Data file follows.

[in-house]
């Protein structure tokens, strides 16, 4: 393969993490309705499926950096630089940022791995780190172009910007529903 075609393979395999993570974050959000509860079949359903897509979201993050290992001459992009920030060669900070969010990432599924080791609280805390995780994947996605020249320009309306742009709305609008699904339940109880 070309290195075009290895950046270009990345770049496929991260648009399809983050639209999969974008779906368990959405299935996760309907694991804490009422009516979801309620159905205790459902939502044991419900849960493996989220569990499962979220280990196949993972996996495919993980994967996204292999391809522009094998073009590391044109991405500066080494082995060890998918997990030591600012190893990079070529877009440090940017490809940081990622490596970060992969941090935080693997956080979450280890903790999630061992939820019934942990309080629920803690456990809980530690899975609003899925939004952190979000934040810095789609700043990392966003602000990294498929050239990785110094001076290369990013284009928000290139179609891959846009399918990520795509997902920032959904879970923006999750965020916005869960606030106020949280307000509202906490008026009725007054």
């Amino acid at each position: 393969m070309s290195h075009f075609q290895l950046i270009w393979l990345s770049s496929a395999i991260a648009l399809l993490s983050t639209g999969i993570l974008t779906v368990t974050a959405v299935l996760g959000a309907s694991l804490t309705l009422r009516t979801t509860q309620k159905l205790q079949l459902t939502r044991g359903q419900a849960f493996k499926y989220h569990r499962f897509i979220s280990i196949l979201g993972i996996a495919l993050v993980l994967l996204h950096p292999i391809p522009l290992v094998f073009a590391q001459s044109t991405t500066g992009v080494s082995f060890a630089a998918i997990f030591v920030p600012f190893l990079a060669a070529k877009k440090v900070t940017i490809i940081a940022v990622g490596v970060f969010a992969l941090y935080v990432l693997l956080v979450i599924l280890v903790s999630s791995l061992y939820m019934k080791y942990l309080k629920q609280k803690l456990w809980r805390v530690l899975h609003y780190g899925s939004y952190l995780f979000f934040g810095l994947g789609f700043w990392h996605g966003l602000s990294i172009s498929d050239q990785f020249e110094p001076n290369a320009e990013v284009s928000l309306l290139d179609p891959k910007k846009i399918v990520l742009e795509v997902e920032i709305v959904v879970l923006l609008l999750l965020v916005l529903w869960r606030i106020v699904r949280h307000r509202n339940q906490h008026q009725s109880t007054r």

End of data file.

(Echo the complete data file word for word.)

[in-house]
């Protein structure tokens, strides 16, 4: 393969993490309705499926950096630089940022791995780190172009910007529903 075609393979395999993570974050959000509860079949359903897509979201993050290992001459992009920030060669900070969010990432599924080791609280805390995780994947996605020249320009309306742009709305609008699904339940109880 070309290195075009290895950046270009990345770049496929991260648009399809983050639209999969974008779906368990959405299935996760309907694991804490009422009516979801309620159905205790459902939502044991419900849960493996989220569990499962979220280990196949993972996996495919993980994967996204292999391809522009094998073009590391044109991405500066080494082995060890998918997990030591600012190893990079070529877009440090940017490809940081990622490596970060992969941090935080693997956080979450280890903790999630061992939820019934942990309080629920803690456990809980530690899975609003899925939004952190979000934040810095789609700043990392966003602000990294498929050239990785110094001076290369990013284009928000290139179609891959846009399918990520795509997902920032959904879970923006999750965020916005869960606030106020949280307000509202906490008026009725007054």
């Amino acid at each position: 393969m070309s290195h075009f075609q290895l950046i270009w393979l990345s770049s496929a395999i991260a648009l399809l993490s983050t639209g999969i993570l974008t779906v368990t974050a959405v299935l996760g959000a309907s694991l804490t309705l009422r009516t979801t509860q309620k159905l205790q079949l459902t939502r044991g359903q419900a849960f493996k499926y989220h569990r499962f897509i979220s280990i196949l979201g993972i996996a495919l993050v993980l994967l996204h950096p292999i391809p522009l290992v094998f073009a590391q001459s044109t991405t500066g992009v080494s082995f060890a630089a998918i997990f030591v920030p600012f190893l990079a060669a070529k877009k440090v900070t940017i490809i940081a940022v990622g490596v970060f969010a992969l941090y935080v990432l693997l956080v979450i599924l280890v903790s999630s791995l061992y939820m019934k080791y942990l309080k629920q609280k803690l456990w809980r805390v530690l899975h609003y780190g899925s939004y952190l995780f979000f934040g810095l994947g789609f700043w990392h996605g966003l602000s990294i172009s498929d050239q990785f020249e110094p001076n290369a320009e990013v284009s928000l309306l290139d179609p891959k910007k846009i399918v990520l742009e795509v997902e920032i709305v959904v879970l923006l609008l999750l965020v916005l529903w869960r606030i106020v699904r949280h307000r509202n339940q906490h008026q009725s109880t007054r």